Concern is mounting that the world may be facing a global pandemic after an outbreak of a new flu virus in Mexico has spread to the United States, Canada, Spain and other countries. Coordinated cooperation among many nations will be needed if the threat is to be confronted and contained, and the U.S. is actively working with others to contain and confront the threat.
Like seasonal flu, the H1N1 in humans can vary in severity from mild to severe. This strain produces symptoms ranging from mild respiratory infections to severe pneumonia. So far, most cases have occurred in young adults.
Several countries have instituted measures to prevent further spreading, including the screening of travelers passing through affected areas, releasing stockpiles of antiviral drugs and international planning meetings.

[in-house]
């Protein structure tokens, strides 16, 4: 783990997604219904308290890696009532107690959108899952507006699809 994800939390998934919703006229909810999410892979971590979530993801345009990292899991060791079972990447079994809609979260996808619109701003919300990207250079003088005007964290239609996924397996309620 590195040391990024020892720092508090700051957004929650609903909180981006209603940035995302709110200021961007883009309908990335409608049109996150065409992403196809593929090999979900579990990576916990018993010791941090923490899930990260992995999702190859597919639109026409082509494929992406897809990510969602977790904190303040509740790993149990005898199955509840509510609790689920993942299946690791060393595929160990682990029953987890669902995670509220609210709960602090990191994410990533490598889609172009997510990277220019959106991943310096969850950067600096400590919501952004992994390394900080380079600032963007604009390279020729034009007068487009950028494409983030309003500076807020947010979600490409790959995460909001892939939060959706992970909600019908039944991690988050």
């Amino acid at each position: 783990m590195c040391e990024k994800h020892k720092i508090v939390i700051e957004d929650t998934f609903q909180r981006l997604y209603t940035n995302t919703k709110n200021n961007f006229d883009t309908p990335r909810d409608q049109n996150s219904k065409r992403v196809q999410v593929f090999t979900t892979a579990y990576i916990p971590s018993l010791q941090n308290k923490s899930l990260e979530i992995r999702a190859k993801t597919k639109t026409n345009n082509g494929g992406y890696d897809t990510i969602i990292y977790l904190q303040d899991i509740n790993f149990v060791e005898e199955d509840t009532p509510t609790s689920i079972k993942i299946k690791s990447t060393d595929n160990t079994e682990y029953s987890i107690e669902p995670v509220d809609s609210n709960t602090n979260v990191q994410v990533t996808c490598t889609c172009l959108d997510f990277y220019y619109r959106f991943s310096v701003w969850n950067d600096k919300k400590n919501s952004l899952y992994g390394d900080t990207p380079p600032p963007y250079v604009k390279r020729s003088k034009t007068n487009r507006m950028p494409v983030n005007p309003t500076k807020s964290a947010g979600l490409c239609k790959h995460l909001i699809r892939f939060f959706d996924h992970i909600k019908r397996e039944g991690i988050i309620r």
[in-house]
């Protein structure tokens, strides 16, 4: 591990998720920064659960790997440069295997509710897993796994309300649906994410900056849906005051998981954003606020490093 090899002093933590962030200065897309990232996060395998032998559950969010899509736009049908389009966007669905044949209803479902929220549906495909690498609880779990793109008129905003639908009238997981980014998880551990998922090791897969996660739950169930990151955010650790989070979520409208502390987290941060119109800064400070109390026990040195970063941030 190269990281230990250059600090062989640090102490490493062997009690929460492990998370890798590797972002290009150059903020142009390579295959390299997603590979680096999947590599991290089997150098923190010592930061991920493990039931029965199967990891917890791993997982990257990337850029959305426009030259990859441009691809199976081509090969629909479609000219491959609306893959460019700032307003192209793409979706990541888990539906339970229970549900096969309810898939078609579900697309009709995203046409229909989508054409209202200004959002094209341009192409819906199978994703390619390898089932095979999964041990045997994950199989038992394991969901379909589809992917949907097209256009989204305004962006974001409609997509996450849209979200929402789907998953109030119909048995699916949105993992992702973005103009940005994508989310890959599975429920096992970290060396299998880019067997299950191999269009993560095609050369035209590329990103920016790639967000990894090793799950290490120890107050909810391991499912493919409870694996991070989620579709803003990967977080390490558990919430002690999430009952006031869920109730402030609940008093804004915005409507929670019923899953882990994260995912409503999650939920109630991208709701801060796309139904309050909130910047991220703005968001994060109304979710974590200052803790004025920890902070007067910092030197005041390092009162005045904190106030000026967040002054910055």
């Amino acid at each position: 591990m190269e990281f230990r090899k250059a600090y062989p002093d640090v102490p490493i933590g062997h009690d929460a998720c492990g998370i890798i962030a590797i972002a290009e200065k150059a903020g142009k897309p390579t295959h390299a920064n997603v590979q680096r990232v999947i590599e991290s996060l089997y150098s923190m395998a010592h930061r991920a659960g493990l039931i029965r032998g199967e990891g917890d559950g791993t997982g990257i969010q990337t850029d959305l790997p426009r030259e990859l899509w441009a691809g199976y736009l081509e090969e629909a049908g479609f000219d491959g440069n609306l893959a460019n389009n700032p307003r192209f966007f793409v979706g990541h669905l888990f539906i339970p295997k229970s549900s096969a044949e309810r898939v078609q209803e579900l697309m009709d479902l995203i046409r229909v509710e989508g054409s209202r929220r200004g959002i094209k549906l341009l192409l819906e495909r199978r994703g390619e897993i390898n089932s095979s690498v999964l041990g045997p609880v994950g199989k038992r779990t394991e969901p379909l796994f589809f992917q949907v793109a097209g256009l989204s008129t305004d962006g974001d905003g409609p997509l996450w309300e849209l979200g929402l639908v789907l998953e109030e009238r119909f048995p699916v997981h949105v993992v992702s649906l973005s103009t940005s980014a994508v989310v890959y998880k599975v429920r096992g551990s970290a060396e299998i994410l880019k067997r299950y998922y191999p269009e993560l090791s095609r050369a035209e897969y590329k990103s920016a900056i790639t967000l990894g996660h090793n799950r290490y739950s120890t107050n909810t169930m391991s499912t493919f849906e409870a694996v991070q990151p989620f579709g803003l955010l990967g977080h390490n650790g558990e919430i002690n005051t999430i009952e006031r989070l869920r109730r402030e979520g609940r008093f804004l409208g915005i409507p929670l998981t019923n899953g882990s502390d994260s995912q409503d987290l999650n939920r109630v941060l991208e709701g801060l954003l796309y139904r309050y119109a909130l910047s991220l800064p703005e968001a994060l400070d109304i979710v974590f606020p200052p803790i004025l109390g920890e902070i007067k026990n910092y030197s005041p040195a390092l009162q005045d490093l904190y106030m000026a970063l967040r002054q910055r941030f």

U.S. officials —- coordinating with the Mexican government and through the leadership of the U.S. Centers for Disease Control and Prevention —- are responding aggressively. Health officials are closely monitoring all known cases, the State Department has recommended against nonessential travel to Mexico, and anti-viral medications have been made available to local health centers on request.
As one of the first locations where cases have been detected, the U.S. is working to help Mexico bolster its medical laboratories to better test patients and identify possible sources of the flu strain. U.S. officials are teamed up with the Pan American Health Organization and the World Health Organization to share findings with other nations of the world.
While more infections will likely be seen in the coming days, the U.S. and international community are working diligently to limit the impact of the disease and prevent it from becoming a widespread health emergency.